How to Pack a Camera Bag

When Traveling, It's Important to Pack Photography Equipment Safely

Man packing bag for trip
Lumina/Stocksy United

One thing hobbyist photographers and serious photographers have in common: When traveling, neither would ever think of leaving their photography equipment at home. Traveling provides a great opportunity for capturing memorable photos. But no one wants to damage his or her photography equipment when transporting it while traveling. Use these tips to learn how to pack a camera bag for travel, ensuring that your photography equipment arrives safely.

 

  • Make sure everything is tight on the camera: USB covers, lens caps, battery compartment panel, etc. Any loose compartments could be torn off or broken if the camera moves around during the trip.

     

  • It’s not a bad idea to travel with the battery and memory card removed from the camera. If the battery is removed, you won’t have the worry of the camera inadvertently powering on while you travel, draining the battery before you arrive. However, keep the battery handy, as you may be asked by airport screening personnel to prove that the camera is a working piece of equipment.

     

  • If you’re flying, avoid leaving your camera equipment in checked luggage; carry it onto the plane, if at all possible. If you must check it, consider purchasing a specialized protective case that can be secured. Check with your airline concerning your options for checking your photographic equipment, but only check the camera equipment as a last resort.
  • If you have to take a camera out of a bag or pocket when going through security, make sure you have a good grip on it, as you'll almost certainly be juggling multiple objects, increasing the possibility of dropping the camera.

  • Don’t worry about the x-ray equipment used at the airport damaging your digital camera or memory card data. Digital data and digital images are safe from the traditional x-ray equipment, and digital camera components will not suffer damage by the trip through the airport's screening equipment either.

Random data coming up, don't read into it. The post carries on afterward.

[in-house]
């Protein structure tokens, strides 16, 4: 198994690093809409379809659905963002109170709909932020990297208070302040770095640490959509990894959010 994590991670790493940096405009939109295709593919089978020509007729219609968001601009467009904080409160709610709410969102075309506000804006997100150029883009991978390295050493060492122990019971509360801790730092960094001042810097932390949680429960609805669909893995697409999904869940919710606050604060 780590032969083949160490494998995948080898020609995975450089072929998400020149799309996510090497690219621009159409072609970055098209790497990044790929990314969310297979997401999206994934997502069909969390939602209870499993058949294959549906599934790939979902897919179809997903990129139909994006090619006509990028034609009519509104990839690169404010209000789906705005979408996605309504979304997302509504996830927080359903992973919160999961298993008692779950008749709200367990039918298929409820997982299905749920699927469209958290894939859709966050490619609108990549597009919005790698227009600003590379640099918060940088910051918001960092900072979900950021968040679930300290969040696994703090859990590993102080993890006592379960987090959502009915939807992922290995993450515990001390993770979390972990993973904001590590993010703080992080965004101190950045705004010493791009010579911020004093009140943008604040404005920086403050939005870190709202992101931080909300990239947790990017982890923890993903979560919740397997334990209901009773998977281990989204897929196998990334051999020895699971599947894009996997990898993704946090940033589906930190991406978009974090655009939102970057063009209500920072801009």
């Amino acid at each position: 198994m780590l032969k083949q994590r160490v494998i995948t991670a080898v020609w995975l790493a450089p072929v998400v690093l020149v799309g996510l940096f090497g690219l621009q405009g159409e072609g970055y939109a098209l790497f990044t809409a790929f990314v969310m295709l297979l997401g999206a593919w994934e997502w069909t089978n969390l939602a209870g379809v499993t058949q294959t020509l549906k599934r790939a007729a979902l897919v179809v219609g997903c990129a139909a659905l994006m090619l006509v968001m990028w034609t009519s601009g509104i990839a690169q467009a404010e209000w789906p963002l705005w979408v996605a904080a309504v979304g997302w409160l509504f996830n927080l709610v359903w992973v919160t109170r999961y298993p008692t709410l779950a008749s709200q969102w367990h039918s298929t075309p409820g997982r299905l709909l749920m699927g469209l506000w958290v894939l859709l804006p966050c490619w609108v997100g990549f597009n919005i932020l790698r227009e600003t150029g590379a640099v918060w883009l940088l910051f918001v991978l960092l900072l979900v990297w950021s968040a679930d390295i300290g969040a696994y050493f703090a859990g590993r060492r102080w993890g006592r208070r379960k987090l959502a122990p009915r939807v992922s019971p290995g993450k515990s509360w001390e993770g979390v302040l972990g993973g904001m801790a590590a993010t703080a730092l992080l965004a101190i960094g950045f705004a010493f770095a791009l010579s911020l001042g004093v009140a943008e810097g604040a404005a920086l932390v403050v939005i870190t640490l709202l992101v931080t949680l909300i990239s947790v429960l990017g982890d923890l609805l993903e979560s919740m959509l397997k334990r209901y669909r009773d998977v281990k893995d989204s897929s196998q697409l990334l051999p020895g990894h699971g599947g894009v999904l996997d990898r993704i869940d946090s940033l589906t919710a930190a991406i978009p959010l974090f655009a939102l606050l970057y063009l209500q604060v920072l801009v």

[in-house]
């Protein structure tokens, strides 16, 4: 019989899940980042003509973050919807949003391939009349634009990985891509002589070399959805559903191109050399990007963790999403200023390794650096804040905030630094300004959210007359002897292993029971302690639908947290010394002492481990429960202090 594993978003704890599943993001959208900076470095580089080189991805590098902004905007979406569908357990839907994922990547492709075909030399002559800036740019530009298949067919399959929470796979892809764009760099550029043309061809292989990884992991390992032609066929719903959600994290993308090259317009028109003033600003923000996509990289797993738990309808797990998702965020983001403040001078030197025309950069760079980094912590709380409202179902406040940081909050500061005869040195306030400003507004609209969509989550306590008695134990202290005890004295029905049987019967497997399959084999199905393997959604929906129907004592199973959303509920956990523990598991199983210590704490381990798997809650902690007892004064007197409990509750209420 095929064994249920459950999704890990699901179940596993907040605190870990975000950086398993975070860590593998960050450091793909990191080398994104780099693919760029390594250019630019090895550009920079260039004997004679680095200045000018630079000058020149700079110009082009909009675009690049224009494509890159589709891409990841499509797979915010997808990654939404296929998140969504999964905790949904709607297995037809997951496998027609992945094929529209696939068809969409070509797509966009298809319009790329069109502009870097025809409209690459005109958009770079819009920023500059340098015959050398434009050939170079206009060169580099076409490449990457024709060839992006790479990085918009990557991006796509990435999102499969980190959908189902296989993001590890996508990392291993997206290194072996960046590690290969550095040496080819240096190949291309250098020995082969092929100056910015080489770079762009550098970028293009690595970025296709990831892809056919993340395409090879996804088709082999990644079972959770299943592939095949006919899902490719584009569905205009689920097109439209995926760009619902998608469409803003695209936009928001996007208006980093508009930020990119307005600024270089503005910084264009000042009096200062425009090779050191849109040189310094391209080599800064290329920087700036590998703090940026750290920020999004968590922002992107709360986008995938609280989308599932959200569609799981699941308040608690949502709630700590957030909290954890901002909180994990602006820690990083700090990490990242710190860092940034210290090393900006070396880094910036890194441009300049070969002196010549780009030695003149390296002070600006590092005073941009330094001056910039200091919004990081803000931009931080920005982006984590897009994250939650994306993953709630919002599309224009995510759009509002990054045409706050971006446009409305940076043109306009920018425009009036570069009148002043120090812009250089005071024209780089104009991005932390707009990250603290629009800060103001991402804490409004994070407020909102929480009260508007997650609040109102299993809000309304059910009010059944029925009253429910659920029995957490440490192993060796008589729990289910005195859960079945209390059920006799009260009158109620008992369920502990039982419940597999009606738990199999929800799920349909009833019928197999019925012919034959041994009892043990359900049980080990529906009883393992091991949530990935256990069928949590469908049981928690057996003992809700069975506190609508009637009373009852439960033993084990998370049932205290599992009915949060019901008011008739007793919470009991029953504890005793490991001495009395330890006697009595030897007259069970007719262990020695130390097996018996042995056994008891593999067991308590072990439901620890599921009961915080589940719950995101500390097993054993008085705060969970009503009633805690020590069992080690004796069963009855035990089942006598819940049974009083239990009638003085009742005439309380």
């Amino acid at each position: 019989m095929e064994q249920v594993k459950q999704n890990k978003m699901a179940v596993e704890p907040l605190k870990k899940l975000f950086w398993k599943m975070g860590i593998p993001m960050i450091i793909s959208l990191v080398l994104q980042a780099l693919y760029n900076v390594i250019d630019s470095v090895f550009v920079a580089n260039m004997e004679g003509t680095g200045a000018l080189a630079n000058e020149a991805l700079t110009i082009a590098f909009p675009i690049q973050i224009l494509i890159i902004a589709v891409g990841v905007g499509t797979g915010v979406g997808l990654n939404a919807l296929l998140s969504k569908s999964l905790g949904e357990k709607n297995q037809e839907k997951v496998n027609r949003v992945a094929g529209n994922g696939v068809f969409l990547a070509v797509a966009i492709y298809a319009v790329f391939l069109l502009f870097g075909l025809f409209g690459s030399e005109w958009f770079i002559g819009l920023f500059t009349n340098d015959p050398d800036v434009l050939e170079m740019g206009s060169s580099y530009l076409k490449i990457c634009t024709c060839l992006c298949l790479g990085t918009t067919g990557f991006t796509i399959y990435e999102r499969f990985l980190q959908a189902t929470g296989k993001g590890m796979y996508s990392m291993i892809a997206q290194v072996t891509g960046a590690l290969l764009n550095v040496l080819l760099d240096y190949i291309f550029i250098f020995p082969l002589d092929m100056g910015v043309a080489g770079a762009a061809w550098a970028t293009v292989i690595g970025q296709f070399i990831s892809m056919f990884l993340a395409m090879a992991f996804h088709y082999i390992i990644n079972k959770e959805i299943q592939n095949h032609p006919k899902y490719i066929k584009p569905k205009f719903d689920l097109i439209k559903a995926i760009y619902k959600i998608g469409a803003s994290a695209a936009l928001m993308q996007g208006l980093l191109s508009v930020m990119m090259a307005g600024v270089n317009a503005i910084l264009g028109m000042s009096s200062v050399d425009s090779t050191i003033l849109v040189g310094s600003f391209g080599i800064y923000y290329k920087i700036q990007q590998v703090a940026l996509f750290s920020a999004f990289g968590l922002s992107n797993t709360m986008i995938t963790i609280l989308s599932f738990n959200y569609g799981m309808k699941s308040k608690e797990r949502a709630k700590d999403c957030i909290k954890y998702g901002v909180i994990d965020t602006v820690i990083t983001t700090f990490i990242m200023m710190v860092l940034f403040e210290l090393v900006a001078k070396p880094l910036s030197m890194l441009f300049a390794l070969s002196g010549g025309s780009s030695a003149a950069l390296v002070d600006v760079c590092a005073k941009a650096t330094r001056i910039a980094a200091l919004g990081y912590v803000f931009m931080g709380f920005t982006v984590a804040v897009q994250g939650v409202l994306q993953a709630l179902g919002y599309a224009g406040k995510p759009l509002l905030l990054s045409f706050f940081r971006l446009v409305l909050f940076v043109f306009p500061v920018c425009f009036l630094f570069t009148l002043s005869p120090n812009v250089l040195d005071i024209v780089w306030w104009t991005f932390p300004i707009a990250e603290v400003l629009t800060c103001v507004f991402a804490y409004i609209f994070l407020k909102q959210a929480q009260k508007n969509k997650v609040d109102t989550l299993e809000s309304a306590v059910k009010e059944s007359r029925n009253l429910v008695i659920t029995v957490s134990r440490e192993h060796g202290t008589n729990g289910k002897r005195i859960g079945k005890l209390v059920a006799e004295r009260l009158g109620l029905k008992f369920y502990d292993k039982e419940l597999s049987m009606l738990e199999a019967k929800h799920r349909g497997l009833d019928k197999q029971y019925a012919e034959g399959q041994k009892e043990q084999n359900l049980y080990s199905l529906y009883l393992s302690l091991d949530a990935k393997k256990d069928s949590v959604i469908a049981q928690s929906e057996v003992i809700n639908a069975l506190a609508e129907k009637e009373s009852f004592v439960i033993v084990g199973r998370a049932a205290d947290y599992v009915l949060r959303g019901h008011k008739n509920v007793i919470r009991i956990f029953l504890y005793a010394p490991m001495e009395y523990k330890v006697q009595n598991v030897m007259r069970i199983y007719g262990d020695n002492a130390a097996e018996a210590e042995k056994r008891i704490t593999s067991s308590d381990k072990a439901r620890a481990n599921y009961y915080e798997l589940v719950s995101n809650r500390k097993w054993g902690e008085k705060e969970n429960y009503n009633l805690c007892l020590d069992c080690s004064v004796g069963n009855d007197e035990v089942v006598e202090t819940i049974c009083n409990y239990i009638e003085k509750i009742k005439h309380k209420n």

• However, the screening equipment used with checked baggage could damage film, both exposed and unexposed film. Keep film in your carry-on bag, as the screening device for carry-on bags should not damage film. If you're nervous about carrying film through security, ask the personnel to inspect the film by hand, rather than placing it on a screening machine.

     

  • If you have a DSLR camera, do not travel with the lens attached to the camera body, or you could stress or damage the threads used to hold the lens to the camera, if the camera shifts during travel, placing pressure on the lens. Carry the lens separately, and make sure all lens caps are tightly secured on both ends of the lens.

     

  • If you have expensive camera equipment, you may want to purchase a hard-sided case that provides padding inside. Some such padding is specifically made for certain types of lenses or camera bodies, so take some time to find the best case for your equipment. However, such cases can be expensive to purchase.

     

  • If a specialized camera bag is not available, pack the camera in some sort of cushioned bag or wrap before it goes in your carry-on bag. If you still have the original packing and box for your camera, consider packing it in that box for your travel.

     

  • If the camera will be packed in a carry-on bag where toiletries also will be packed, be sure to pack the camera inside a sealed plastic bag to protect it from inadvertent liquid spills.

     

  • When packing your photography equipment, make sure you take your battery charger. You’d hate to have a trip scheduled for multiple days and have a dead battery after day one with your battery charger inadvertently left at home.

     

  • Finally, if you have a lot of expensive equipment, make sure it’s insured before you travel. Contact your insurance company or agent to determine whether you need to purchase additional insurance.